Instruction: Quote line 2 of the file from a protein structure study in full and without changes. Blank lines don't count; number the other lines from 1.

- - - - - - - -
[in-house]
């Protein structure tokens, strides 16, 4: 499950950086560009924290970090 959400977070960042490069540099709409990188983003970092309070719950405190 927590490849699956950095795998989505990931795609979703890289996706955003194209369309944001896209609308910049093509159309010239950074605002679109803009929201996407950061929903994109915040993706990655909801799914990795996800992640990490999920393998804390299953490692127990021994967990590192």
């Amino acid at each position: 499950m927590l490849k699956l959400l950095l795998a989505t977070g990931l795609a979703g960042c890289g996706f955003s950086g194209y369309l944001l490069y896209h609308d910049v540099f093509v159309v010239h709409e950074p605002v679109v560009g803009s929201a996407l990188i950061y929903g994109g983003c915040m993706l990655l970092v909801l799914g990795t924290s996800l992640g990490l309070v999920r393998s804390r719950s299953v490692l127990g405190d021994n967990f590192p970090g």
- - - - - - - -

């Protein structure tokens, strides 16, 4: 499950950086560009924290970090 959400977070960042490069540099709409990188983003970092309070719950405190 927590490849699956950095795998989505990931795609979703890289996706955003194209369309944001896209609308910049093509159309010239950074605002679109803009929201996407950061929903994109915040993706990655909801799914990795996800992640990490999920393998804390299953490692127990021994967990590192």